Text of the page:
James Webb Vs Hubble Universe Pictures Shows Huge Improvement

James Webb Vs Hubble Universe Pictures Shows Huge Improvement

NASA on Monday released the first of a series of images taken by the new James Webb Space Telescope (JWST).

The new image gave an unprecedented look into the deepest space – and was a stunning improvement on similar images taken by its predecessor, the Hubble Space Telescope.

The JWST was launched on December 25, 2021. It is six times larger and 100 times more powerful than Hubble, which was launched 32 years ago in 1990.

The image released on Monday shows a huge sweep of space and the JWST has far more detail than Hubble.

It was taken with near-infrared sensors, which capture a different spectrum than a conventional camera. In addition to getting better results than Hubble, JWST works faster. Hubble took weeks to scan its deep space image, while JWST covered the same area in 12 hours 30 minutes.

Zooming in makes the comparison even clearer. The images below compare Hubble and JWST renderings of a cluster of galaxies called SMACs 0723 as it appeared about 4.6 billion years ago.

The enormous amount of time is a consequence of the distance traveled by light from deep space to telescopes orbiting Earth.

A side-by-side collage of images from the Hubble and James Webb Space Telescopes is zoomed around selected galaxies to show the difference in resolution.

The Hubble Space Telescope image is on the left, JWST is on the right.

NASA/STScI; NASA/ESA/CSA/STScI


A side-by-side collage of images from the Hubble and James Webb Space Telescopes is zoomed around selected galaxies to show the difference in resolution.

The Hubble Space Telescope image is on the left, JWST is on the right.

NASA/STScI; NASA/ESA/CSA/STScI


A side-by-side collage of images from the Hubble and James Webb Space Telescopes is zoomed around selected galaxies to show the difference in resolution.

The Hubble Space Telescope image is on the left, JWST is on the right.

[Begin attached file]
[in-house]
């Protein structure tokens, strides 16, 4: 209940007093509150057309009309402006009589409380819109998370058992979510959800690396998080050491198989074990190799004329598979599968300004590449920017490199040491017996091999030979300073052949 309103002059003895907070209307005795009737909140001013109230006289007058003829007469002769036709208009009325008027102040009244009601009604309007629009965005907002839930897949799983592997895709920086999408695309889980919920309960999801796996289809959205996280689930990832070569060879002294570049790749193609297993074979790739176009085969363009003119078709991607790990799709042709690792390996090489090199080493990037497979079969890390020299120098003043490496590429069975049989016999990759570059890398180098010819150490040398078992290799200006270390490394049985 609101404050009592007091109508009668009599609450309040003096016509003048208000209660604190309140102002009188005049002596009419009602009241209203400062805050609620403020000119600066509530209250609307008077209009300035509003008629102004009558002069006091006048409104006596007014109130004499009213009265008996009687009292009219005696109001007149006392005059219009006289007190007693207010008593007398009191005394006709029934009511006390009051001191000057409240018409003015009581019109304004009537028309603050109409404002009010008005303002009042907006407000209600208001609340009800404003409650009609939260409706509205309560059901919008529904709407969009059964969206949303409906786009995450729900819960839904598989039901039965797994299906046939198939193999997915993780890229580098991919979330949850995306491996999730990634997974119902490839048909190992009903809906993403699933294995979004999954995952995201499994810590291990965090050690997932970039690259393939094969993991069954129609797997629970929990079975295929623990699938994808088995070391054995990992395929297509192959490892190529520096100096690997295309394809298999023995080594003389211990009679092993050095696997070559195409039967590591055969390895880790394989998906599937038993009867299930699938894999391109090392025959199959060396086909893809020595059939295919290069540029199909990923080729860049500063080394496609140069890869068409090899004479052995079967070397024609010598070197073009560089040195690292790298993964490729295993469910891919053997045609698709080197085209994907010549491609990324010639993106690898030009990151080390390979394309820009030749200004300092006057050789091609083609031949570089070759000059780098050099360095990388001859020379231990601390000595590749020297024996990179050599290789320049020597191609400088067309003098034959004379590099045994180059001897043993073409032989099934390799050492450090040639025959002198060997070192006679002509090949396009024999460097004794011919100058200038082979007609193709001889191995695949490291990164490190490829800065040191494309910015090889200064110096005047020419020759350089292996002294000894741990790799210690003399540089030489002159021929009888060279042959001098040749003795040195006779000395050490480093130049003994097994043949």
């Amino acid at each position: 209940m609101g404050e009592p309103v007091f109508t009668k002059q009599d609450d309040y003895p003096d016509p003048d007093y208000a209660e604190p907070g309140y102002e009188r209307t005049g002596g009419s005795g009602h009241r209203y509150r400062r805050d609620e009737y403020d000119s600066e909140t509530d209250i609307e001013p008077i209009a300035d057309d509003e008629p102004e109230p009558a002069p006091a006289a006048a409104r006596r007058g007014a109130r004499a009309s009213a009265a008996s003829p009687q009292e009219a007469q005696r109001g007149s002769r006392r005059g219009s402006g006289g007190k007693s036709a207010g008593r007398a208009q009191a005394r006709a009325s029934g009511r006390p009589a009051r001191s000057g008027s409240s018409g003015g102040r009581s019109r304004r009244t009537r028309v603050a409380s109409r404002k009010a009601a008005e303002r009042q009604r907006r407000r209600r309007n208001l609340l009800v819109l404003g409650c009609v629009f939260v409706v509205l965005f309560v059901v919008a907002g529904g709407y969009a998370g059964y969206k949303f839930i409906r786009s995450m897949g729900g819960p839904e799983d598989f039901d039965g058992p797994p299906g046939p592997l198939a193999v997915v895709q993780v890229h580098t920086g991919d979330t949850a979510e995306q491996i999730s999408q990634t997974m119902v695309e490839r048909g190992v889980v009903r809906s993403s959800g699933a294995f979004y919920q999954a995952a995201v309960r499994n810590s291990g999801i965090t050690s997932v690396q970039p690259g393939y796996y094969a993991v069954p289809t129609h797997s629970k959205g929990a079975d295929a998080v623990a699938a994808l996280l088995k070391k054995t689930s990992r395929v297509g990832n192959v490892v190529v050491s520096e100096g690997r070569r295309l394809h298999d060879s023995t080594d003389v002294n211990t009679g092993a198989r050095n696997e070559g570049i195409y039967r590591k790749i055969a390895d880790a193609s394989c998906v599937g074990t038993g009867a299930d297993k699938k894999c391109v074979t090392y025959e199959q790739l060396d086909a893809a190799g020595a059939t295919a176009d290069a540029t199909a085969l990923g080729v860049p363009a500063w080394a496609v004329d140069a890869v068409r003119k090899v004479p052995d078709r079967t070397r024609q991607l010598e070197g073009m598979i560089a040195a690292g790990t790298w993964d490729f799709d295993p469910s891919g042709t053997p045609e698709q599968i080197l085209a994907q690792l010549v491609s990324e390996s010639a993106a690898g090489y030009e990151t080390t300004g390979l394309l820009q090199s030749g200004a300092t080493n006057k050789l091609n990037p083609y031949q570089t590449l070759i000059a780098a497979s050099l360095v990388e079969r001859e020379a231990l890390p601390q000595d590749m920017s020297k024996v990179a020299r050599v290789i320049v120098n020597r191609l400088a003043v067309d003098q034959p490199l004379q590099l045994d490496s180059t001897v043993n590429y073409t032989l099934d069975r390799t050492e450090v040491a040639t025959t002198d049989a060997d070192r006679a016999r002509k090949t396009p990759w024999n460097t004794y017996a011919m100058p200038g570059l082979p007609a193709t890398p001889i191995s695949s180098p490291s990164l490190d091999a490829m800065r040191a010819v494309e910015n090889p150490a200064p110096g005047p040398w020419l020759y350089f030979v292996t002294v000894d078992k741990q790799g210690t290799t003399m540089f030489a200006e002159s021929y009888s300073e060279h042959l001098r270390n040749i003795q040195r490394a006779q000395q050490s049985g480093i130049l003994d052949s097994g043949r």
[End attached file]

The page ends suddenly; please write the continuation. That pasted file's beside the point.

NASA/STScI; NASA/ESA/CSA/STScI


This area of ​​space is of particular interest to astronomers because the gravitational pull of galaxies distorts the light from galaxies farther behind them, a phenomenon known as gravitational lensing.

Examples of the light distorted by galaxies can be seen below:

Side-by-side images from Hubble and JWST show a gravitational lens.

The lens is visible in this area. The Hubble Space Telescope image is shown on the left, the JWST image on the right.

NASA/STScI; NASA/ESA/CSA/STScI


Side-by-side images from Hubble and JWST show a gravitational lens.

The lens is visible in this area. The Hubble Space Telescope image is shown on the left, the JWST image on the right.

NASA/STScI; NASA/ESA/CSA/STScI


Cosmologist Katie Mack further explained gravitational lensing in the video below:

JWST aims to look deeper into deep space than ever before. Its power will help fill a mysterious gap in the history of the universe – the first 400 million years after the big bang, according to Insider’s Morgan McFall-Johnsen.

It will also search for planets outside our solar system that may harbor life.

More photos of the JWST should be released shortly, by NASA.

The next images will look at these areas:

  • Carina Nebula: One of the largest and brightest nebulae in the sky, approximately 7,600 light-years away, which is a stellar nursery where stars are formed.
  • WASP-96 b (spectrum): WASP-96 b is a giant planet outside the solar system composed mostly of gas.
  • South Ring Nebula: an expanding cloud of gas surrounding a dying star about 2,000 light-years from Earth.
  • Stephan’s Quintet: Located in the constellation Pegasus, this is the first compact group of galaxies ever discovered in 1877, about 290 million light-years away.

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